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The popular webcomic Penny Arcade ended its Kickstarter campaign today, earning $528,144 through the crowdfunding site.
This money will go mostly toward removing ads from the front page of Penny Arcade. While the project’s goal was technically $250,000, this only removed the top banner ad. They needed $525,000 to remove the second and last advertisement from the front page, a goal that wasn’t achieved until today.
Penny Arcade listed stretch goals (seen on the right) that went beyond the funds they were able to collect, including original comic projects and podcasts. Of these, five, including the original $250,000, were reached. At $1 million, it would have removed all ads from the site completely.
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The next stretch goal was for an original comic based on the Lookouts, a fantasy world focused on a group of Boy Scouts. This new strip would be focused on a girl troupe, called the Daughters of the Eyrewood. Although they did not raise the $550,000 they said they needed to fund the comic, they plan to do it anyway.
“We’ve decided that this Daughters of the Eyrewood story is too cool not to make, though,” said Krahulik in a news post today on Penny Arcade. “So, even though we didn’t fund it, we will be producing the Daughters comic and it will take the place of a PA presents project.”
It’s odd to use a project as an incentive to get readers to donate money, only to go ahead and make it anyway when it isn’t funded. Why was money asked for in the first place, then? Perhaps fans will be too happy that they’re getting the comic to complain. Still, if they really wanted to see the Lookouts strip made, wouldn’t they have funded it? That is the underlying theory of crowd-funding: If they want it, they will donate.
Mike Krahulik (also known as Gabe), the comic’s artist, said he was surprised by the number of people who didn’t want to see the ads gone from Penny Arcade. “I think we really underestimated how many of you actually like our ads, though,” Krahulik wrote in a news post. “I’d say the number one piece of feedback I got about the Kickstarter was, ‘I love the ads, don’t get rid of them!’ I have to admit, that was unexpected.”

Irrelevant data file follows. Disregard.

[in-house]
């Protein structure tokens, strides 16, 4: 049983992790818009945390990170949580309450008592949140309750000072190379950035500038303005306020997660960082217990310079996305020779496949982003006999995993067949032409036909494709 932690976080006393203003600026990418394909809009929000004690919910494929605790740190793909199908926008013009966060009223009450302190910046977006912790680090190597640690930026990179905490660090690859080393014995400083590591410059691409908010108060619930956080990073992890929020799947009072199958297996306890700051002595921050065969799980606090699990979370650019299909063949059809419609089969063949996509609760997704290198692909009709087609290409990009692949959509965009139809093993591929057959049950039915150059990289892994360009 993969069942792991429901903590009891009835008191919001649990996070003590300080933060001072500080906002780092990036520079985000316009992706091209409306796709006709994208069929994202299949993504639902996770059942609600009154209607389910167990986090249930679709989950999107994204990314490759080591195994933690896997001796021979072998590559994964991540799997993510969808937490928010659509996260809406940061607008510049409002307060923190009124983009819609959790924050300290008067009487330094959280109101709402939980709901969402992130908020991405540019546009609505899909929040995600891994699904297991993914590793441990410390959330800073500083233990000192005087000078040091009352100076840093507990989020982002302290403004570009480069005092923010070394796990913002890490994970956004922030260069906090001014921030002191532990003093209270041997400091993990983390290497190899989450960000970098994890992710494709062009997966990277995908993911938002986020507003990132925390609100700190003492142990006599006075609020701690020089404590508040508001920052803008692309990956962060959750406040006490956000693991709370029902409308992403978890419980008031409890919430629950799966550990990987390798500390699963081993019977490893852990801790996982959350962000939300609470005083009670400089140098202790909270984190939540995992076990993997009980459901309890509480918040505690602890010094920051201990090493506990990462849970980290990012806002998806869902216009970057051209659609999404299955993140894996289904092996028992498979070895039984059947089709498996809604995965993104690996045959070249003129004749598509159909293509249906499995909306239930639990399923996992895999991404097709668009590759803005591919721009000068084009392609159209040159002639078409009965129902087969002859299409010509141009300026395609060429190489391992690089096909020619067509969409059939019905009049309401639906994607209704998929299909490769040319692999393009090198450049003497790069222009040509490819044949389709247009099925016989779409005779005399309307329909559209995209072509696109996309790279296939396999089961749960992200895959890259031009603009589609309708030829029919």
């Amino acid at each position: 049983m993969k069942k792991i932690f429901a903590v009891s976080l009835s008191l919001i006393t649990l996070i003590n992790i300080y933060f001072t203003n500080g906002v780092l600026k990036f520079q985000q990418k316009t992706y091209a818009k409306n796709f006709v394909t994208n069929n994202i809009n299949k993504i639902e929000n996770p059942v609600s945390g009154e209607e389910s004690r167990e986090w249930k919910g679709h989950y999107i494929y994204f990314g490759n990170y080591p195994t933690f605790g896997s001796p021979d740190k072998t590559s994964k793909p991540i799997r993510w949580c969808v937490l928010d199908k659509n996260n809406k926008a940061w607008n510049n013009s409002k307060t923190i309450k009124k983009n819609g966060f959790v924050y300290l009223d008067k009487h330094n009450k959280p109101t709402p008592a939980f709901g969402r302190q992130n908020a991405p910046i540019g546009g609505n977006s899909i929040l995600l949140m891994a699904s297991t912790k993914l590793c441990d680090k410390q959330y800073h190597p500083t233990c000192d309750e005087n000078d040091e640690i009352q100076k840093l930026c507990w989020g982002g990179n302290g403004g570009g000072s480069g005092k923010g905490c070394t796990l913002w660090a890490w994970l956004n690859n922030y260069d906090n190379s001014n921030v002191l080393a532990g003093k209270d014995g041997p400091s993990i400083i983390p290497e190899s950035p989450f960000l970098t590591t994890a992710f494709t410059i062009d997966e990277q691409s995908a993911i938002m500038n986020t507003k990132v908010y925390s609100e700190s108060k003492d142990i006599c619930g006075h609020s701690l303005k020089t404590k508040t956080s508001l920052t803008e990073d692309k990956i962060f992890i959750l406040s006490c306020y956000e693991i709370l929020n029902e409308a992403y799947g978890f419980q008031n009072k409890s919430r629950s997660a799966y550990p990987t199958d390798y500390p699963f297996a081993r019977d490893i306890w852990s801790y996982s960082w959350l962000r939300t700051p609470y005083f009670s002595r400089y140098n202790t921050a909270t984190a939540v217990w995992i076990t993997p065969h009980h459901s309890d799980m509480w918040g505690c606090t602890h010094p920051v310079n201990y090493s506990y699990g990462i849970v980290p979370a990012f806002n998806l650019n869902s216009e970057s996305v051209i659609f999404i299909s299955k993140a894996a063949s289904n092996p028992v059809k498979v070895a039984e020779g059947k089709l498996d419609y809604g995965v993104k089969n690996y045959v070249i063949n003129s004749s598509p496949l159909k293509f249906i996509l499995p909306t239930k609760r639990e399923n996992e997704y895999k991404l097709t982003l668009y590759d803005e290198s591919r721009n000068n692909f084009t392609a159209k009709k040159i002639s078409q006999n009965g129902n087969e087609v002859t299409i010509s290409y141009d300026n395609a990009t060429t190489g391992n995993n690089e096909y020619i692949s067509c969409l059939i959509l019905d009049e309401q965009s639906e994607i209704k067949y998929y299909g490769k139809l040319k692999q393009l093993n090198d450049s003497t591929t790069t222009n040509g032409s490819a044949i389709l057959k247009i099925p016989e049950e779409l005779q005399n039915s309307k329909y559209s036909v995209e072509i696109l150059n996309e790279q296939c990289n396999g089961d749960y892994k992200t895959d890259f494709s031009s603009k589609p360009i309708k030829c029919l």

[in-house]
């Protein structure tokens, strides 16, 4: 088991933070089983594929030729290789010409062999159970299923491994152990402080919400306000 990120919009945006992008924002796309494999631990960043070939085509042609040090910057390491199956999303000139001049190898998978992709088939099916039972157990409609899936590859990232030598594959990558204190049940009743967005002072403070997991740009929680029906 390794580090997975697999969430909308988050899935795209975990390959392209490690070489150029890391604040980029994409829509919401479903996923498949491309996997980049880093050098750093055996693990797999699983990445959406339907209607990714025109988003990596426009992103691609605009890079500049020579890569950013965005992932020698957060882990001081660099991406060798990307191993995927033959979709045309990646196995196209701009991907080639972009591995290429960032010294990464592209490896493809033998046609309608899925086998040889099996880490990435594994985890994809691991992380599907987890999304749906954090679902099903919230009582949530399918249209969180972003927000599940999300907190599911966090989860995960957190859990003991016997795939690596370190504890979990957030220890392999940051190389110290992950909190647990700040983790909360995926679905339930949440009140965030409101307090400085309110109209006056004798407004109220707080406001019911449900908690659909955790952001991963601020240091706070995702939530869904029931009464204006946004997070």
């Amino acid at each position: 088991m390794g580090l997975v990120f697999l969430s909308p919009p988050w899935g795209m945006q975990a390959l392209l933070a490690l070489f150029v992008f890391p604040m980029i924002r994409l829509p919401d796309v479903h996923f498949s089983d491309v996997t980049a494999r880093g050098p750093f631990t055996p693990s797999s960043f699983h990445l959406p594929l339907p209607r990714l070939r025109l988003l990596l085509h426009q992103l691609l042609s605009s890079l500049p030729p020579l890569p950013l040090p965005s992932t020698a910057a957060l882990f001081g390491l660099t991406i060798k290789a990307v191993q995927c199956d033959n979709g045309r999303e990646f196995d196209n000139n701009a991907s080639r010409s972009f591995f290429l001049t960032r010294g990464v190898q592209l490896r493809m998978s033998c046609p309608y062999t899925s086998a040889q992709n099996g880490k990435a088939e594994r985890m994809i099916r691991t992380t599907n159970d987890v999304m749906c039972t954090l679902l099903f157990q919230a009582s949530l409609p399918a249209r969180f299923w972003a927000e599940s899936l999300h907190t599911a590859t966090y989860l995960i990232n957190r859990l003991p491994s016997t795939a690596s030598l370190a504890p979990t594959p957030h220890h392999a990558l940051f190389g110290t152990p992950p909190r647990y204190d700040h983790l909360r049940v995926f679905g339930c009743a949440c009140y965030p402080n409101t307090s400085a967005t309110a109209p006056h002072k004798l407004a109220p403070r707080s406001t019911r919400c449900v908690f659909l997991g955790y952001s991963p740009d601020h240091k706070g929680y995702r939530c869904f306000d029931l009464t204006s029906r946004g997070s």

The campaign was a target of criticism from a slice of Penny Arcade’s fans. Some didn’t believe that it really qualified as a project and that Kickstarter should not have allowed it. A commenter going by Carma wrote in response to an article on the subject at Eurogamer, “I can appreciate the idea — removing advertisers’ influence from gaming websites is probably a good thing. But Kickstarter is simply the wrong place for it. Why can’t Penny Arcade just ask its readers directly?”
Perhaps public perception toward Krahulik and his partner/writer Jerry Holkins (also known as Tycho) has changed. Once thought of as scrappy underdogs, they have become a victim of their own success. Another Eurogamer user, Captain_carl, wrote, “Even if it does succeed (the Kickstarter), it’s still stupid and sets a really bad precedent. ‘Kickstarter’ — the clue is in the name. It should be for kickstarting business ideas that can’t start otherwise. Things like great games, games consoles, wacky inventions, whatever. It should not be used by two millionaires so they can take adverts off their site for one year.”
Once a small comic run by two guys asking for donations, Penny Arcade has become a large business involved with multiple ventures, including conventions. The next Penny Arcade Expo (PAX) convention in Seattle sold out in record time. The 2011 PAX Prime had over 70,000 attendees.
Penny Arcade seems to be happy with the Kickstarter’s results. Shortly after the Kickstarted ended, Krahulik tweeted, “We did it! No ads on the front page! Thanks so much everyone!”
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